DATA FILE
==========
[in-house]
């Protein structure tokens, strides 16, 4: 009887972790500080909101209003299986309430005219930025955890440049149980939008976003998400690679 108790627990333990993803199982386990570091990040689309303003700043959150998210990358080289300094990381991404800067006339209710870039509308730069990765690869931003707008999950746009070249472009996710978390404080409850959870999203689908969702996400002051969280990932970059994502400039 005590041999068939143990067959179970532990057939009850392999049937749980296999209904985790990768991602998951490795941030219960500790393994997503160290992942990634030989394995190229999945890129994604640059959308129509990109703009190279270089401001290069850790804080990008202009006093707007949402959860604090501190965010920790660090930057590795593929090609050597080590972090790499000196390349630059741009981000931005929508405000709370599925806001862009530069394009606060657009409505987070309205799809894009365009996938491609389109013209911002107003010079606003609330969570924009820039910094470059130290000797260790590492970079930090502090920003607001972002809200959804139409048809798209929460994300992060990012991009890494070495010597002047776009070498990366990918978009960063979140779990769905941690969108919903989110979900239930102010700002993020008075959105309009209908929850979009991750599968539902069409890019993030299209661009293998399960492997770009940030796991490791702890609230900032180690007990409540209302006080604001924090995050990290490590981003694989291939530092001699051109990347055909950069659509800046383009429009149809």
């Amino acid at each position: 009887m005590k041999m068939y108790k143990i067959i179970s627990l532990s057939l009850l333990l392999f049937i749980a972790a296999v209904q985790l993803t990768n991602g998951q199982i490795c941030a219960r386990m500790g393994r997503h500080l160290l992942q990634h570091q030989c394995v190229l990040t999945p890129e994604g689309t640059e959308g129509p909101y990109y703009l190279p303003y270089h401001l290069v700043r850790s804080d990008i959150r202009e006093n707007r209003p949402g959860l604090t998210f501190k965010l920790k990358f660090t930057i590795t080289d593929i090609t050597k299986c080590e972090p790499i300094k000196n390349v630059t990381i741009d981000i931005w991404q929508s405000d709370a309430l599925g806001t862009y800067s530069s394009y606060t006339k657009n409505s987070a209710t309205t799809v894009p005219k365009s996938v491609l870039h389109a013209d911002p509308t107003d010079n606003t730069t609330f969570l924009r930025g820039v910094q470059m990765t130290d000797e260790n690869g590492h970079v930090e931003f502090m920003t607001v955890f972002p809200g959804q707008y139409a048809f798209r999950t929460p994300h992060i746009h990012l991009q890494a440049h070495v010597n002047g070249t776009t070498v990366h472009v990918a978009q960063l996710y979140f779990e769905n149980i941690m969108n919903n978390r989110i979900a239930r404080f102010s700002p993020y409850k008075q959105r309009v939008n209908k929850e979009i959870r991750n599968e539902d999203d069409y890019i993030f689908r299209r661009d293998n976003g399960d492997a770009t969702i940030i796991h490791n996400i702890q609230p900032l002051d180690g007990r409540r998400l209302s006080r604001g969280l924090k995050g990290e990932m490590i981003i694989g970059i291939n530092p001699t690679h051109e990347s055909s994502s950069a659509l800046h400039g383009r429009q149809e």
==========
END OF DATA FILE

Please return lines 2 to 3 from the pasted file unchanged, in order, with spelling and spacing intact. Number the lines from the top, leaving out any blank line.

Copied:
């Protein structure tokens, strides 16, 4: 009887972790500080909101209003299986309430005219930025955890440049149980939008976003998400690679 108790627990333990993803199982386990570091990040689309303003700043959150998210990358080289300094990381991404800067006339209710870039509308730069990765690869931003707008999950746009070249472009996710978390404080409850959870999203689908969702996400002051969280990932970059994502400039 005590041999068939143990067959179970532990057939009850392999049937749980296999209904985790990768991602998951490795941030219960500790393994997503160290992942990634030989394995190229999945890129994604640059959308129509990109703009190279270089401001290069850790804080990008202009006093707007949402959860604090501190965010920790660090930057590795593929090609050597080590972090790499000196390349630059741009981000931005929508405000709370599925806001862009530069394009606060657009409505987070309205799809894009365009996938491609389109013209911002107003010079606003609330969570924009820039910094470059130290000797260790590492970079930090502090920003607001972002809200959804139409048809798209929460994300992060990012991009890494070495010597002047776009070498990366990918978009960063979140779990769905941690969108919903989110979900239930102010700002993020008075959105309009209908929850979009991750599968539902069409890019993030299209661009293998399960492997770009940030796991490791702890609230900032180690007990409540209302006080604001924090995050990290490590981003694989291939530092001699051109990347055909950069659509800046383009429009149809």
């Amino acid at each position: 009887m005590k041999m068939y108790k143990i067959i179970s627990l532990s057939l009850l333990l392999f049937i749980a972790a296999v209904q985790l993803t990768n991602g998951q199982i490795c941030a219960r386990m500790g393994r997503h500080l160290l992942q990634h570091q030989c394995v190229l990040t999945p890129e994604g689309t640059e959308g129509p909101y990109y703009l190279p303003y270089h401001l290069v700043r850790s804080d990008i959150r202009e006093n707007r209003p949402g959860l604090t998210f501190k965010l920790k990358f660090t930057i590795t080289d593929i090609t050597k299986c080590e972090p790499i300094k000196n390349v630059t990381i741009d981000i931005w991404q929508s405000d709370a309430l599925g806001t862009y800067s530069s394009y606060t006339k657009n409505s987070a209710t309205t799809v894009p005219k365009s996938v491609l870039h389109a013209d911002p509308t107003d010079n606003t730069t609330f969570l924009r930025g820039v910094q470059m990765t130290d000797e260790n690869g590492h970079v930090e931003f502090m920003t607001v955890f972002p809200g959804q707008y139409a048809f798209r999950t929460p994300h992060i746009h990012l991009q890494a440049h070495v010597n002047g070249t776009t070498v990366h472009v990918a978009q960063l996710y979140f779990e769905n149980i941690m969108n919903n978390r989110i979900a239930r404080f102010s700002p993020y409850k008075q959105r309009v939008n209908k929850e979009i959870r991750n599968e539902d999203d069409y890019i993030f689908r299209r661009d293998n976003g399960d492997a770009t969702i940030i796991h490791n996400i702890q609230p900032l002051d180690g007990r409540r998400l209302s006080r604001g969280l924090k995050g990290e990932m490590i981003i694989g970059i291939n530092p001699t690679h051109e990347s055909s994502s950069a659509l800046h400039g383009r429009q149809e």